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Allianz Investment Management LLC 2024 2Q Market Outlook 

Representatives from Allianz Investment Management LLC provide commentary on market and economic indicators, including Federal Reserve actions, interest rates, credit markets, and economic releases such as inflation, GDP, consumer confidence, housing, retail sales, and job unemployment news. Here is their outlook for the second quarter of 2024. 

business team talking

Key points:

  • The economy continues to grow at a healthy pace, and while slowing, it has not been at the pace some market participants had expected.
  • The Fed appears to have been premature in signaling rate cuts back in December as inflation data has picked up again.
  • With three consecutive months of inflation data coming in hotter than expected, the market has quickly shifted the view on rates.
  • Equity markets have posted very strong returns in the first quarter of 2024, but we remain cognizant of the high levels of concentration that large-cap stocks have within the broader indexes.
  • Given the uncertainty surrounding inflation and Fed policy, combined with rising geopolitical tensions around the world, it’s likely we could see increased volatility later this year.

2Q Market Outlook: The economy is eclipsing the Fed’s rate-cut plans

Coming into 2024, weaker economic data from the previous quarter supported a narrative of a steadily slowing U.S. economy. Given the progress made on inflation, coupled with some evidence of a slowing economy, our view supported the narrative that the Fed could commence a rate-cutting campaign, but we certainly thought the market’s initial interpretation of five to six rate cuts in 2024 was dubious at best. In our 2024 outlook, we penciled in a forecast centered around three rate cuts for the balance of the year, but the winds have shifted for the Fed during the first quarter of 2024 and, with monthly inflation data moving in the other direction, we think it is going to take some time before the Fed is thoroughly convinced they should be cutting policy rates.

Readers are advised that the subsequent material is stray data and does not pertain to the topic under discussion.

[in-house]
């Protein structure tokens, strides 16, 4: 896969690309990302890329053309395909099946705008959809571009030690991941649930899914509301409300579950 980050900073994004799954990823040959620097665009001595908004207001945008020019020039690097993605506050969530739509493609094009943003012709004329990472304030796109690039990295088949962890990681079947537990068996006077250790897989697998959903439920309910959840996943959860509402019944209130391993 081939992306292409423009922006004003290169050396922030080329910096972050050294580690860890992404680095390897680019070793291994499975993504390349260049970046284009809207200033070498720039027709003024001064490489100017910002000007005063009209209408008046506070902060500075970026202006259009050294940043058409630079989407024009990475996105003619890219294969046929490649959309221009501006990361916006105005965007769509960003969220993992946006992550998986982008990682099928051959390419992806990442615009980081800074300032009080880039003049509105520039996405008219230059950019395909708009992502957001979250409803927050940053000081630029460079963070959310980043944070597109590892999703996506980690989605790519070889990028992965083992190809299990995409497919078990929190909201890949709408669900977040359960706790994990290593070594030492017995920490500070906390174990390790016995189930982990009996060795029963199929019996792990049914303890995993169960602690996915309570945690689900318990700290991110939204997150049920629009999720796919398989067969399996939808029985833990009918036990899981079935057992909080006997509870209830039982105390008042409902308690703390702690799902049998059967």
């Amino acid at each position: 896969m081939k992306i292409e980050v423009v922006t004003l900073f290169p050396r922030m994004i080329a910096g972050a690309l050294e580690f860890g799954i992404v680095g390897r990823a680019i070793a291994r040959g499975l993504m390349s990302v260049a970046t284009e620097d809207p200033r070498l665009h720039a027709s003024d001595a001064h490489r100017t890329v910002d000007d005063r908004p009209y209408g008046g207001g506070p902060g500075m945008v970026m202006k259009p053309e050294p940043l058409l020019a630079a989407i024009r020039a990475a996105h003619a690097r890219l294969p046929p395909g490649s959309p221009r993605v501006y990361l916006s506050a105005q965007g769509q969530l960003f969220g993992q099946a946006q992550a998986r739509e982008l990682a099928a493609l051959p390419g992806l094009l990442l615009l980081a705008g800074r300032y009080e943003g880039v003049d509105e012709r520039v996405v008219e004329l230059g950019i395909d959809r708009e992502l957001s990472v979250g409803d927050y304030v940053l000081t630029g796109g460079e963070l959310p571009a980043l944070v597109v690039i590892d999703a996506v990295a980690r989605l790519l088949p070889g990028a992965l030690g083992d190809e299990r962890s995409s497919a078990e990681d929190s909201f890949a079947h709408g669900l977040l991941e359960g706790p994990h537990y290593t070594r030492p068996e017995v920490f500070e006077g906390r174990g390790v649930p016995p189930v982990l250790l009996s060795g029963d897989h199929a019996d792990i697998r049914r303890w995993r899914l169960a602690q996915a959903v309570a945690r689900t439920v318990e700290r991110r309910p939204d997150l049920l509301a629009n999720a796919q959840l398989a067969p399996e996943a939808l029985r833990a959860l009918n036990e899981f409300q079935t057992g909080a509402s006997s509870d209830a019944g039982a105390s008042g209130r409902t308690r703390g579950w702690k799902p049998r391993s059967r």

Throughout the first quarter, the U.S. economy has shown resilience across both hard and soft economic data categories, with five out of six major economic categories showing positive upside surprise relative to expectations. As a result, the 10-year yield has remained well above 4% as the market continued to gravitate away from the idea of a March rate cut, opting instead to shift focus toward a cut at the June Fed meeting. However, given the uptick of inflation and strong data from the labor market, a rate cut in June is also looking more unlikely. Meanwhile, the S&P 500 hit an all-time high during the quarter, and the index’s performance was quite impressive despite the shifting narrative around rate cuts from the Fed. Giving a nod to a 1960s Western movie, the “Magnificent Seven” is a name used to describe seven of the most valuable large-cap technology companies that continue to push the boundaries around trends in artificial intelligence, cloud computing, as well as advanced hardware and software. The Magnificent Seven are driving the S&P 500 Index's return, but our concerns are building as the level of concentration the group has in the S&P 500 is above 30% and comprises nearly 25% of the index’s earnings. Looking ahead, the route has become more unclear given the stickiness of inflation and uncertainty surrounding Fed policy, but odds are in favor of a bearish continuation with regards to bonds, and the direction of the equity market hangs in the balance of earnings living up to expectations that the market has built in.